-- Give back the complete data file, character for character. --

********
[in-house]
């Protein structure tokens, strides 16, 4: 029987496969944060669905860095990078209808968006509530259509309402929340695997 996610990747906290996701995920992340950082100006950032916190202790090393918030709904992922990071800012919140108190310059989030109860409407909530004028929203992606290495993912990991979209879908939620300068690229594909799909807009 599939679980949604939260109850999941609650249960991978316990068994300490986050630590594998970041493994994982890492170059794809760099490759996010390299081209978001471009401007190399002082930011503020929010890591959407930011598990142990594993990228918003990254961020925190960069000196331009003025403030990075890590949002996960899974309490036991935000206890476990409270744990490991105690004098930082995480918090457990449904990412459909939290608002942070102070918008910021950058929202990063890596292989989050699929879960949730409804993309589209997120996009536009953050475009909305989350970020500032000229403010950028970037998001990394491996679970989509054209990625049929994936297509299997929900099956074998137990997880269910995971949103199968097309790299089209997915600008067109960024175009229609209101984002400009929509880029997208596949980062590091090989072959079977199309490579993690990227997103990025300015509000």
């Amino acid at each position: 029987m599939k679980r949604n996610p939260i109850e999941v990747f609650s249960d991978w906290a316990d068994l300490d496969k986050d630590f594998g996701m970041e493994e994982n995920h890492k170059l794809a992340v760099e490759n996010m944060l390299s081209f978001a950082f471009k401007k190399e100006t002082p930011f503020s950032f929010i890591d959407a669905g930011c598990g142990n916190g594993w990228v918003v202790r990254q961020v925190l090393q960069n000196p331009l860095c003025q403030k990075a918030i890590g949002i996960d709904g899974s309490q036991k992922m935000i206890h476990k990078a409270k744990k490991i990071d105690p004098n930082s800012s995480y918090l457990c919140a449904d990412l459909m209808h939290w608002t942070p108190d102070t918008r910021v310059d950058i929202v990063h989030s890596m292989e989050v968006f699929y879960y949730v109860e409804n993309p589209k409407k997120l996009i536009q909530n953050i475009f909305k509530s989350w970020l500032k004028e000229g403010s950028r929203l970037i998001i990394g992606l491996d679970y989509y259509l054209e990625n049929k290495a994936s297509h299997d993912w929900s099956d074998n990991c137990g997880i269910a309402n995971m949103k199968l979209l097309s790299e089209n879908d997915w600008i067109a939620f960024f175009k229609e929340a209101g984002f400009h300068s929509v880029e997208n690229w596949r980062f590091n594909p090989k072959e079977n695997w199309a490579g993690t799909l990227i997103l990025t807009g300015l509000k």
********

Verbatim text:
[in-house]
């Protein structure tokens, strides 16, 4: 029987496969944060669905860095990078209808968006509530259509309402929340695997 996610990747906290996701995920992340950082100006950032916190202790090393918030709904992922990071800012919140108190310059989030109860409407909530004028929203992606290495993912990991979209879908939620300068690229594909799909807009 599939679980949604939260109850999941609650249960991978316990068994300490986050630590594998970041493994994982890492170059794809760099490759996010390299081209978001471009401007190399002082930011503020929010890591959407930011598990142990594993990228918003990254961020925190960069000196331009003025403030990075890590949002996960899974309490036991935000206890476990409270744990490991105690004098930082995480918090457990449904990412459909939290608002942070102070918008910021950058929202990063890596292989989050699929879960949730409804993309589209997120996009536009953050475009909305989350970020500032000229403010950028970037998001990394491996679970989509054209990625049929994936297509299997929900099956074998137990997880269910995971949103199968097309790299089209997915600008067109960024175009229609209101984002400009929509880029997208596949980062590091090989072959079977199309490579993690990227997103990025300015509000």
């Amino acid at each position: 029987m599939k679980r949604n996610p939260i109850e999941v990747f609650s249960d991978w906290a316990d068994l300490d496969k986050d630590f594998g996701m970041e493994e994982n995920h890492k170059l794809a992340v760099e490759n996010m944060l390299s081209f978001a950082f471009k401007k190399e100006t002082p930011f503020s950032f929010i890591d959407a669905g930011c598990g142990n916190g594993w990228v918003v202790r990254q961020v925190l090393q960069n000196p331009l860095c003025q403030k990075a918030i890590g949002i996960d709904g899974s309490q036991k992922m935000i206890h476990k990078a409270k744990k490991i990071d105690p004098n930082s800012s995480y918090l457990c919140a449904d990412l459909m209808h939290w608002t942070p108190d102070t918008r910021v310059d950058i929202v990063h989030s890596m292989e989050v968006f699929y879960y949730v109860e409804n993309p589209k409407k997120l996009i536009q909530n953050i475009f909305k509530s989350w970020l500032k004028e000229g403010s950028r929203l970037i998001i990394g992606l491996d679970y989509y259509l054209e990625n049929k290495a994936s297509h299997d993912w929900s099956d074998n990991c137990g997880i269910a309402n995971m949103k199968l979209l097309s790299e089209n879908d997915w600008i067109a939620f960024f175009k229609e929340a209101g984002f400009h300068s929509v880029e997208n690229w596949r980062f590091n594909p090989k072959e079977n695997w199309a490579g993690t799909l990227i997103l990025t807009g300015l509000k």